With permission of the owner, and following accepted home inspection practice of exercising normal user controls intended for use by the homeowner, the home inspector was performing
a normal, if uncommon operation which a homeowner would be expected to do, for example, during an emergency or other need to shut off
electrical power to the building.
At a minimum one would have had to
perform this operation during an emergency or if the panel were to
be worked on.
The client wanted to know if the fuse pullout disintegration was normal. [No.]
The inspector wanted to know if he was going to pay for a new panel. [No.]
A new panel was needed as the service and equipment were obsolete, not because
the fuse pullout needed replacement. But we pose that it may be difficult to find a replacement fuse pull-out for some older fuse panels.
If you had not pulled the fuse shown at lower right in this photo, something interesting would have been missed.
Is that smaller fuse unsafe? No, installing a smaller fuse means that the overcurrent device will open the circuit under less current flow.
What about the other wiring in the panel? There is an unsafe open splice at the right side of the panel.
Are some of the edison-base fuses oversized? Can't tell for sure from the photo. In older fuse panels people are too often tempted to get around a frequent problem with blown fuses by installing an over-sized fuse - this is an unsafe action and is a fire hazard. Be sure that fuses in the panel are matched properly to the wire size.
#14 copper wire wants a 15-Amp fuse.
#12 copper wire circuits can be fused with at 20-Amp fuse.
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Electrical shock injury statistics: www.healthatoz.com - September 2008;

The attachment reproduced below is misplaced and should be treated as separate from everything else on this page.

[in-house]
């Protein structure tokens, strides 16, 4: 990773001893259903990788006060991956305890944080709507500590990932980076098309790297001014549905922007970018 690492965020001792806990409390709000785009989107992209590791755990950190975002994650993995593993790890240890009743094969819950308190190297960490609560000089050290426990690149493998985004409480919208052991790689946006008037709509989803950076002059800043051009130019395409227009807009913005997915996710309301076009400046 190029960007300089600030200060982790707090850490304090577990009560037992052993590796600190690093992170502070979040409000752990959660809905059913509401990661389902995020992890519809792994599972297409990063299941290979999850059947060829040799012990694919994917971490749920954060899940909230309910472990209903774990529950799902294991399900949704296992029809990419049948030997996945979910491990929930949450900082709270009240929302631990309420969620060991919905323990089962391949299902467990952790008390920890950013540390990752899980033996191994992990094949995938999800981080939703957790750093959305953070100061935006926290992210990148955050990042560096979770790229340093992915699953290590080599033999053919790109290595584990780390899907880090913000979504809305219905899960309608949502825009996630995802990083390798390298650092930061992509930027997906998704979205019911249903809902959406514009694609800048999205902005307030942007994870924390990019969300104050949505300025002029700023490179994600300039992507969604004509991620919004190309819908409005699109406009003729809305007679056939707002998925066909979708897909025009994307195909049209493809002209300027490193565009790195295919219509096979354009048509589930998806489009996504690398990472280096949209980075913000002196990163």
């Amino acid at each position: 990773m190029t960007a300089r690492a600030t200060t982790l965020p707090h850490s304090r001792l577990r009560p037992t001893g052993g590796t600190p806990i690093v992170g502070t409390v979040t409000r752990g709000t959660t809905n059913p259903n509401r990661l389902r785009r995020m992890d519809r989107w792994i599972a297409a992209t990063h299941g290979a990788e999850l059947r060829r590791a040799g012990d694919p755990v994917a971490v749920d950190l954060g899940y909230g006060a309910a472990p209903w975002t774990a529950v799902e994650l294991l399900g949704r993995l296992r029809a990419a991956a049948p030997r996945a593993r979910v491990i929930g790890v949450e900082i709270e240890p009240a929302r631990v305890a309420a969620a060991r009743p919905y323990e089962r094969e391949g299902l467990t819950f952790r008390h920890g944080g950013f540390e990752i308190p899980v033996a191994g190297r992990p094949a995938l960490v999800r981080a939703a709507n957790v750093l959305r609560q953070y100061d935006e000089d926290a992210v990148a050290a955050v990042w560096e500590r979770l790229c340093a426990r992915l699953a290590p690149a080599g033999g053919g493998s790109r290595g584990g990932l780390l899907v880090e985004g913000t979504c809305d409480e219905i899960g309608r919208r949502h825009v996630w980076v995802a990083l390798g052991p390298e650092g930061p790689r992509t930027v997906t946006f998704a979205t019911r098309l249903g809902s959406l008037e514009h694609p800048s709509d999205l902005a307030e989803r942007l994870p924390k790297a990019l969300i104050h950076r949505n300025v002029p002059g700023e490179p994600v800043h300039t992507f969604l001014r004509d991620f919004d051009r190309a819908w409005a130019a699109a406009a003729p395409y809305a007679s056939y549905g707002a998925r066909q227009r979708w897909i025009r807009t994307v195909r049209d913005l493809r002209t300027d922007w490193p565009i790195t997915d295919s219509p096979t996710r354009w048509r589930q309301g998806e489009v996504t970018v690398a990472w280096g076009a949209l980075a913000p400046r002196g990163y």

Mark Cramer Inspection Services Mark Cramer, Tampa Florida, Mr. Cramer is a past president of ASHI, the American Society of Home Inspectors and is a Florida home inspector and home inspection educator. Mr. Cramer serves on the ASHI Home Inspection Standards. Contact Mark Cramer at: 727-595-4211 mark@BestTampaInspector.com
John Cranor is an ASHI member and a home inspector (The House Whisperer) is located in Glen Allen, VA 23060. He is also a contributor to InspectApedia.com in several technical areas such as plumbing and appliances (dryer vents). Contact Mr. Cranor at 804-747-7747 or by Email: email@example.com
"Frequency of Occurrence and Sources of Rust and Corrosion in Electrical Panels," Daniel Friedman, IEEE HOLM Conference, Philadelphia PA, 1992 - see ELECTRIC PANEL RUST for an online version of this article.
Jim Simmons: Personal communication, J. Simmons to Daniel Friedman, 9/19/2008. Photographs contributed to this website by Jim P. Simmons, Licensed Electrician, 360-705-4225 Mr. Electric, Licensed Master Electrician, Olympia, Washington Contact Jim P. Simmons, Licensed Master Electrician, Mr. Electric, 1320 Dayton Street SE
Olympia, WA 98501, Ph 360-705-4225, Fx 360-705-0130 firstname.lastname@example.org
Kenneth Kruger: Original author of the sidebar on testing VOM DMM condition: Kenneth Kruger, R.A., P.E. AIA ASCE, is an ASHI
Member and ASHI Director in Cambridge, MA. He provided basis for this article penned by DJ Friedman.
"How to Use DMM's Safely," Leonard Ogden, CEE News, 888 Seventh Ave., New York, NY 10106, Dec 1990 p.10.
Dr. Jess Aronstein, consulting engineer, Poughkeepsie NY, 1991 email@example.com
Rex Cauldwell, master electrician and contributor to the Journal of Light Construction on electrical topics
New York State Central Hudson Gas and Electric Company, G&E/1-2/85 consumer safety pamphlet
American Society of Home Inspectors, ASHI Training Manual, Al Alk -[obsolete, and includes unsafe practices-DF]
Books & Articles on Building & Environmental Inspection, Testing, Diagnosis, & Repair